When Zion Williamson went first overall in the 2019 NBA draft, it came as no surprise — he had been considered the top prospect in last year’s class for months, well before we knew which team would get the No. 1 pick. For the most part, the same can be said of other recent top picks like Anthony Davis (2012), Karl-Anthony Towns (2015), and perhaps even Markelle Fultz (2017).
On the other hand, some drafts have two or three prospects in the top tier. A number of draft experts believed Luka Doncic should be picked ahead of Deandre Ayton in 2018. In 2016, the debate over the No. 1 pick was between Ben Simmons and Brandon Ingram.
The 2020 draft class, however, looks most similar to 2013’s group. That year, Nerlens Noel, Alex Len, Ben McLemore, and Victor Oladipo were among the many players considered candidates to be drafted first overall. The Cavaliers didn’t take anyone from that group, opting instead for Anthony Bennett.
2020’s similarities to 2013’s draft class doesn’t mean that this year’s first overall pick will have a Bennett-esque NBA career, but so far, we have little clarity on which player might be the first one off the board. LaMelo Ball, James Wiseman, Anthony Edwards, Obi Toppin, and Killian Hayes are among the players who have shown up atop various experts’ draft rankings, with no consensus on which player most NBA teams favor.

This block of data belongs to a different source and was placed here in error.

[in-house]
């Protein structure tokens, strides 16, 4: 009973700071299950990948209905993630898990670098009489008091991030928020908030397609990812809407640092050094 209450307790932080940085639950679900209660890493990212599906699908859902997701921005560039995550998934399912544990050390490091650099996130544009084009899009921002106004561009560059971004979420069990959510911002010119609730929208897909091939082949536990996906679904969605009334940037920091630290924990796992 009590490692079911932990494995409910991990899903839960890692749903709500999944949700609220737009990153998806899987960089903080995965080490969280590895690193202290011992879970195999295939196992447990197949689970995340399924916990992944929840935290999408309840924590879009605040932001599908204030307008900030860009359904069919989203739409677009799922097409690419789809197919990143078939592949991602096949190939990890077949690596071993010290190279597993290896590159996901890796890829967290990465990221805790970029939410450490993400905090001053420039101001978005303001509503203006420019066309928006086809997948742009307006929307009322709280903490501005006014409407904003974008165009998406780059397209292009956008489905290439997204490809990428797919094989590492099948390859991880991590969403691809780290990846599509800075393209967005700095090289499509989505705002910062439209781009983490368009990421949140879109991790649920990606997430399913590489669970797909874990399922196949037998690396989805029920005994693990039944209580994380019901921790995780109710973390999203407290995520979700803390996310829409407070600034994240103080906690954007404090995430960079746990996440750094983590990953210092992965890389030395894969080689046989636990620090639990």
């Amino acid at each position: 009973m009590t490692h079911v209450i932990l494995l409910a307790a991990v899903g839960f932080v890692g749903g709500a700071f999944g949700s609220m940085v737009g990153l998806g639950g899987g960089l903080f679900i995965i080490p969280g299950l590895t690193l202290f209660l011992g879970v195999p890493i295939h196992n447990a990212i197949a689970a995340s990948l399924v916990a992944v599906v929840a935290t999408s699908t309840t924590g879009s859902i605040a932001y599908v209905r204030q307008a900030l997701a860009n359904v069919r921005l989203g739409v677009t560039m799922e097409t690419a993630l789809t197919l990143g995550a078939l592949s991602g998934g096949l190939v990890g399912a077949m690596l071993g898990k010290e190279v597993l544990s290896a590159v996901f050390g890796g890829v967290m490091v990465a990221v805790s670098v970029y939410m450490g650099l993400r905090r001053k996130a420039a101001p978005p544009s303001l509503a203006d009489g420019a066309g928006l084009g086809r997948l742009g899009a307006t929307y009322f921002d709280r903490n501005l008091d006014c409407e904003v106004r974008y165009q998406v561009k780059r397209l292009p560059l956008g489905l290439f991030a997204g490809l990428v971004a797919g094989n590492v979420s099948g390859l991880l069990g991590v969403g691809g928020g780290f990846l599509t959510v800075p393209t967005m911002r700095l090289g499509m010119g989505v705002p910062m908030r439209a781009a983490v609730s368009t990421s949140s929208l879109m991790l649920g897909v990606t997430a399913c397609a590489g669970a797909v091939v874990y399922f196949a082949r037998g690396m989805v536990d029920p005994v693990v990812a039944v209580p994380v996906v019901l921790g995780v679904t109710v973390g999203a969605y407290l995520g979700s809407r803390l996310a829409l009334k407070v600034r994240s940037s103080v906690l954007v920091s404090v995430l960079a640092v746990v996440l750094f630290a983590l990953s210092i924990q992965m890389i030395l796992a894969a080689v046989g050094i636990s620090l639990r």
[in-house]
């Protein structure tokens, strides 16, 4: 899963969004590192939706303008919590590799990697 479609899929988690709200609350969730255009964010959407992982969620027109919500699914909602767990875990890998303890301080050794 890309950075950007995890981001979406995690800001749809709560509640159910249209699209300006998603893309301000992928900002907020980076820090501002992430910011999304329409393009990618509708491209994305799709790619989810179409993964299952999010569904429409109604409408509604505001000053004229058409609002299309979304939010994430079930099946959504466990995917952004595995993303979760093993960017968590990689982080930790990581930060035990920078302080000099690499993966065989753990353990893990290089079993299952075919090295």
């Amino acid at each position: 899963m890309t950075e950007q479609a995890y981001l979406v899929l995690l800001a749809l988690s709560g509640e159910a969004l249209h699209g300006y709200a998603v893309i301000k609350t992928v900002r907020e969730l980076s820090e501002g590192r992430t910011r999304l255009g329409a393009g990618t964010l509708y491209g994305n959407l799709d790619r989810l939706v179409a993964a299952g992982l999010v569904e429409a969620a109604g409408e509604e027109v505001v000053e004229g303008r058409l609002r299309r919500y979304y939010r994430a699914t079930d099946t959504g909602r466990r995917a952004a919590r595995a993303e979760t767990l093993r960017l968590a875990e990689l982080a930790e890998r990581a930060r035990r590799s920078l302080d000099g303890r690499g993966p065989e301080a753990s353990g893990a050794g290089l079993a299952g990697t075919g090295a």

In an attempt to gauge which way NBA teams are leaning, Jeff Goodman of Stadium anonymously polled 35 team executives and found that 20 of them picked Wiseman as the top player in this year’s class. Of course, the big man played just three games for Memphis in the fall before leaving the program due to eligibility issues, so evaluators and scouts didn’t get much of a look at him at the college level. And even those that NBA execs who favor Wiseman don’t sound particularly enthusiastic about their choice.
“I wouldn’t even want the No. 1 pick,” one NBA general manager told Goodman. “If I have it, I’m trying like hell to trade it.”
“It’s not an easy decision,” another GM offered. “(But) even though the NBA doesn’t value bigs like it used to, there just aren’t a lot of seven-footers who can run and jump like Wiseman can out there.”
While Wiseman received the majority of the votes in Goodman’s poll, Edwards (10 votes), Ball (four), and Toppin (one) also had supporters. The only real consensus? It won’t be an easy decision for whichever team wins this year’s draft lottery.
“This is an underwhelming draft at the top,” one high-ranking executive told Goodman. “It’s as difficult for the No. 1 pick as I’ve seen in a long time.”
This year’s top choice may ultimately come down to the specific needs and preferences of the team that wins the lottery. But in our poll today, we want you to put positional needs aside and assume all other factors are equal. In that scenario, which of this year’s prospects would you be most comfortable drafting first overall?
Vote below in our poll, then head to the comment section to weigh in with your thoughts!
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